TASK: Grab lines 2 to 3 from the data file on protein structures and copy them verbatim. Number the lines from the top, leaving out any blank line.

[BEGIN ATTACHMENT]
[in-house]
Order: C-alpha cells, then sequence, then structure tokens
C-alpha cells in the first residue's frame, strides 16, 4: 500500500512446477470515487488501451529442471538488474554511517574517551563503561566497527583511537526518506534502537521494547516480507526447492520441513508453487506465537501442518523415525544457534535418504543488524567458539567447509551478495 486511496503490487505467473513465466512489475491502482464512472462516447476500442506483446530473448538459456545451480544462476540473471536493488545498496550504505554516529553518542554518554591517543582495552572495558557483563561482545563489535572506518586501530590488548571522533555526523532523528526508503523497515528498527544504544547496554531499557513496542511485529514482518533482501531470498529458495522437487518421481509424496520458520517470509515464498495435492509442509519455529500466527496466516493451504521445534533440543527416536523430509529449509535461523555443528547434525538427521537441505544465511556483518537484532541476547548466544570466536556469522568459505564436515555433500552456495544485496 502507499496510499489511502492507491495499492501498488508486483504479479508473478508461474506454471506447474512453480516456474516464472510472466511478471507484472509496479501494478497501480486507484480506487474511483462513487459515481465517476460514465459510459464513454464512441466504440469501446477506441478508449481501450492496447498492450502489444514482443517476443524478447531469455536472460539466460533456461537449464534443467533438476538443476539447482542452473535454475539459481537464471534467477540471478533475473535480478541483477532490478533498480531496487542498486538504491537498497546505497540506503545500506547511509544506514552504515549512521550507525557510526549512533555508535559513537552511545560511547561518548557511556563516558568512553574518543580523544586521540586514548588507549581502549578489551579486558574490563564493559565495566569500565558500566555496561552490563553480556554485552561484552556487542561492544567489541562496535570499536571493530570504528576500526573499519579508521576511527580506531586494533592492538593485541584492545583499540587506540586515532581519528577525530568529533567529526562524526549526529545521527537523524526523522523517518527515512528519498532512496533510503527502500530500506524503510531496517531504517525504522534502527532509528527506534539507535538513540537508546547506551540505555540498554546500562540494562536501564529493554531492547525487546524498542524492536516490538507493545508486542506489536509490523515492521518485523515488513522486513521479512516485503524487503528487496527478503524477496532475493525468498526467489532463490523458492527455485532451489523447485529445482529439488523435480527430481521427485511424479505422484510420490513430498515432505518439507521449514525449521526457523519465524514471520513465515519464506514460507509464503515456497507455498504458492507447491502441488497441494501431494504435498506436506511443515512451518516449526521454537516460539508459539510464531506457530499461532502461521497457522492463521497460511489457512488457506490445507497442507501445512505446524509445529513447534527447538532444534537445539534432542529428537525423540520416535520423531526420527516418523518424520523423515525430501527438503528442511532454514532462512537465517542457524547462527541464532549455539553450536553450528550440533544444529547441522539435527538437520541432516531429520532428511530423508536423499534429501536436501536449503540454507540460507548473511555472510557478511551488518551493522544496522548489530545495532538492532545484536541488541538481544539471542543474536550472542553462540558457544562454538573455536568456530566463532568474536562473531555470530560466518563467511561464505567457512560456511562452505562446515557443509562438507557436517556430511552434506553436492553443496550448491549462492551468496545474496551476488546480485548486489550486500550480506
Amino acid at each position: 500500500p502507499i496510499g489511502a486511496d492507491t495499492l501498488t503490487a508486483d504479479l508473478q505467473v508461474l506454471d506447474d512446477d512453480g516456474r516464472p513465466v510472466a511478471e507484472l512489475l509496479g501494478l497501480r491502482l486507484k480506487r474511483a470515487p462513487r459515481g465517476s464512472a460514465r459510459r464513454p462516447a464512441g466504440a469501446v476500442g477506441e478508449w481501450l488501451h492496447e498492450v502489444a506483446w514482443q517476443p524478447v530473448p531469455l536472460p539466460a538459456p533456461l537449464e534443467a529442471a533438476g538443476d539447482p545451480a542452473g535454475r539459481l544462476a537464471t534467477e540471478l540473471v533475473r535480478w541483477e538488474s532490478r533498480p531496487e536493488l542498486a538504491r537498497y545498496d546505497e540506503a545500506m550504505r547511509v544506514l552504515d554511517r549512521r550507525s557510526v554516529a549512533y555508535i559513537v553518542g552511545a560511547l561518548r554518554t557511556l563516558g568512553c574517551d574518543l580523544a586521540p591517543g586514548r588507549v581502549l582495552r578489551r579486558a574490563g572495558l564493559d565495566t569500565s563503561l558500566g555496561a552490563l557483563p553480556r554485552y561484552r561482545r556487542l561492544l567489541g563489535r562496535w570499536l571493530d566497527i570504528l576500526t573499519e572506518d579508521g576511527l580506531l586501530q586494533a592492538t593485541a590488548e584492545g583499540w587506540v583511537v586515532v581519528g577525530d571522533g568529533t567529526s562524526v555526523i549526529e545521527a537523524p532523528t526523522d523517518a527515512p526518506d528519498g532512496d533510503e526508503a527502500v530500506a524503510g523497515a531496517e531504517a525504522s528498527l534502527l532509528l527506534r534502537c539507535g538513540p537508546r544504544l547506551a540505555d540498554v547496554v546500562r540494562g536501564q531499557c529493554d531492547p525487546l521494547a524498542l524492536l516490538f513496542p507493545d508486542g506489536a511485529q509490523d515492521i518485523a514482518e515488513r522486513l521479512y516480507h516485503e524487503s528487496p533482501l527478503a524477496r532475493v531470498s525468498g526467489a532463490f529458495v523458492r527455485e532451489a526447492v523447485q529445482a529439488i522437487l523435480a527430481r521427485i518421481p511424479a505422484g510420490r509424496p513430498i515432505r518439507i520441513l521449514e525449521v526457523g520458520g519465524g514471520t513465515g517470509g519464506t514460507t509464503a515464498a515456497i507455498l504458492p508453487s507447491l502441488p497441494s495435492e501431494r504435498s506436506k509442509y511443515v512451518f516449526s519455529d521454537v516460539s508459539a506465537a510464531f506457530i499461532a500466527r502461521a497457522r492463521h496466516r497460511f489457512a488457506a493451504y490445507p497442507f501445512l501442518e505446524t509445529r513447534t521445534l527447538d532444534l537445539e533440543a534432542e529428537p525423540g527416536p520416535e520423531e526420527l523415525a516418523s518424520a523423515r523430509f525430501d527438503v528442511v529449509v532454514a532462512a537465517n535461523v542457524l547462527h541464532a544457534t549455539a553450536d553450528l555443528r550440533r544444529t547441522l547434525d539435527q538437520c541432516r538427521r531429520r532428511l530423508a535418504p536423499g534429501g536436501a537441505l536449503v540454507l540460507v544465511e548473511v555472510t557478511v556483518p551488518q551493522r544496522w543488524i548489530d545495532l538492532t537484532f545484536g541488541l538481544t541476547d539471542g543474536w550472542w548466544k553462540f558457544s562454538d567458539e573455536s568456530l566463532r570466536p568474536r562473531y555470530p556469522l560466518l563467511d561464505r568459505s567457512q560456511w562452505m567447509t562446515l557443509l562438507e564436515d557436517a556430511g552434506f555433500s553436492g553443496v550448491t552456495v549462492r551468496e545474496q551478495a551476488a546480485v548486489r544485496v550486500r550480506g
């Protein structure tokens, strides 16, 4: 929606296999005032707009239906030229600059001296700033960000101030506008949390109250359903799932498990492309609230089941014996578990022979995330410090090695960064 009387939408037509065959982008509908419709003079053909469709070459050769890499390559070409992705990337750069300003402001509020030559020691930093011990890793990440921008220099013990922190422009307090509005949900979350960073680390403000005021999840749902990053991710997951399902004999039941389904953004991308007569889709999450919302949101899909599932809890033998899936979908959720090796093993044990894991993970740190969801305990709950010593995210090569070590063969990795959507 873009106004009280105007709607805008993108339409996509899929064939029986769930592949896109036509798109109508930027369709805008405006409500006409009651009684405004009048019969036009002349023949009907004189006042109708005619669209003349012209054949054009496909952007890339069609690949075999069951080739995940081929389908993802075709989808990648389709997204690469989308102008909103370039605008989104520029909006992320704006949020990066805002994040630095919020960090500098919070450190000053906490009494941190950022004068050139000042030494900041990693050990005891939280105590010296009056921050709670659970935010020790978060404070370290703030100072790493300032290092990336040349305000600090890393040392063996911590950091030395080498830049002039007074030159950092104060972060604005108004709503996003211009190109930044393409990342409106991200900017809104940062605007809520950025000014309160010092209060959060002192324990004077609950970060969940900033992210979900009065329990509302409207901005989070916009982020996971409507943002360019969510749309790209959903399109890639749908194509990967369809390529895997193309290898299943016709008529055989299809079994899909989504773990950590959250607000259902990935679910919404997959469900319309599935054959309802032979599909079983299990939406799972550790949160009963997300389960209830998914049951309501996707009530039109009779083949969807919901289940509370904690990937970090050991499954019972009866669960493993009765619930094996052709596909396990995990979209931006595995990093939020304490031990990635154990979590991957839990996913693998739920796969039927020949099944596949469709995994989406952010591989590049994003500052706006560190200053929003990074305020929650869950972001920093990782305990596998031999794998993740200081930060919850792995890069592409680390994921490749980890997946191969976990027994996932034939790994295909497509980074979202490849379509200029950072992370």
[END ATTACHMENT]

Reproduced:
Order: C-alpha cells, then sequence, then structure tokens
C-alpha cells in the first residue's frame, strides 16, 4: 500500500512446477470515487488501451529442471538488474554511517574517551563503561566497527583511537526518506534502537521494547516480507526447492520441513508453487506465537501442518523415525544457534535418504543488524567458539567447509551478495 486511496503490487505467473513465466512489475491502482464512472462516447476500442506483446530473448538459456545451480544462476540473471536493488545498496550504505554516529553518542554518554591517543582495552572495558557483563561482545563489535572506518586501530590488548571522533555526523532523528526508503523497515528498527544504544547496554531499557513496542511485529514482518533482501531470498529458495522437487518421481509424496520458520517470509515464498495435492509442509519455529500466527496466516493451504521445534533440543527416536523430509529449509535461523555443528547434525538427521537441505544465511556483518537484532541476547548466544570466536556469522568459505564436515555433500552456495544485496 502507499496510499489511502492507491495499492501498488508486483504479479508473478508461474506454471506447474512453480516456474516464472510472466511478471507484472509496479501494478497501480486507484480506487474511483462513487459515481465517476460514465459510459464513454464512441466504440469501446477506441478508449481501450492496447498492450502489444514482443517476443524478447531469455536472460539466460533456461537449464534443467533438476538443476539447482542452473535454475539459481537464471534467477540471478533475473535480478541483477532490478533498480531496487542498486538504491537498497546505497540506503545500506547511509544506514552504515549512521550507525557510526549512533555508535559513537552511545560511547561518548557511556563516558568512553574518543580523544586521540586514548588507549581502549578489551579486558574490563564493559565495566569500565558500566555496561552490563553480556554485552561484552556487542561492544567489541562496535570499536571493530570504528576500526573499519579508521576511527580506531586494533592492538593485541584492545583499540587506540586515532581519528577525530568529533567529526562524526549526529545521527537523524526523522523517518527515512528519498532512496533510503527502500530500506524503510531496517531504517525504522534502527532509528527506534539507535538513540537508546547506551540505555540498554546500562540494562536501564529493554531492547525487546524498542524492536516490538507493545508486542506489536509490523515492521518485523515488513522486513521479512516485503524487503528487496527478503524477496532475493525468498526467489532463490523458492527455485532451489523447485529445482529439488523435480527430481521427485511424479505422484510420490513430498515432505518439507521449514525449521526457523519465524514471520513465515519464506514460507509464503515456497507455498504458492507447491502441488497441494501431494504435498506436506511443515512451518516449526521454537516460539508459539510464531506457530499461532502461521497457522492463521497460511489457512488457506490445507497442507501445512505446524509445529513447534527447538532444534537445539534432542529428537525423540520416535520423531526420527516418523518424520523423515525430501527438503528442511532454514532462512537465517542457524547462527541464532549455539553450536553450528550440533544444529547441522539435527538437520541432516531429520532428511530423508536423499534429501536436501536449503540454507540460507548473511555472510557478511551488518551493522544496522548489530545495532538492532545484536541488541538481544539471542543474536550472542553462540558457544562454538573455536568456530566463532568474536562473531555470530560466518563467511561464505567457512560456511562452505562446515557443509562438507557436517556430511552434506553436492553443496550448491549462492551468496545474496551476488546480485548486489550486500550480506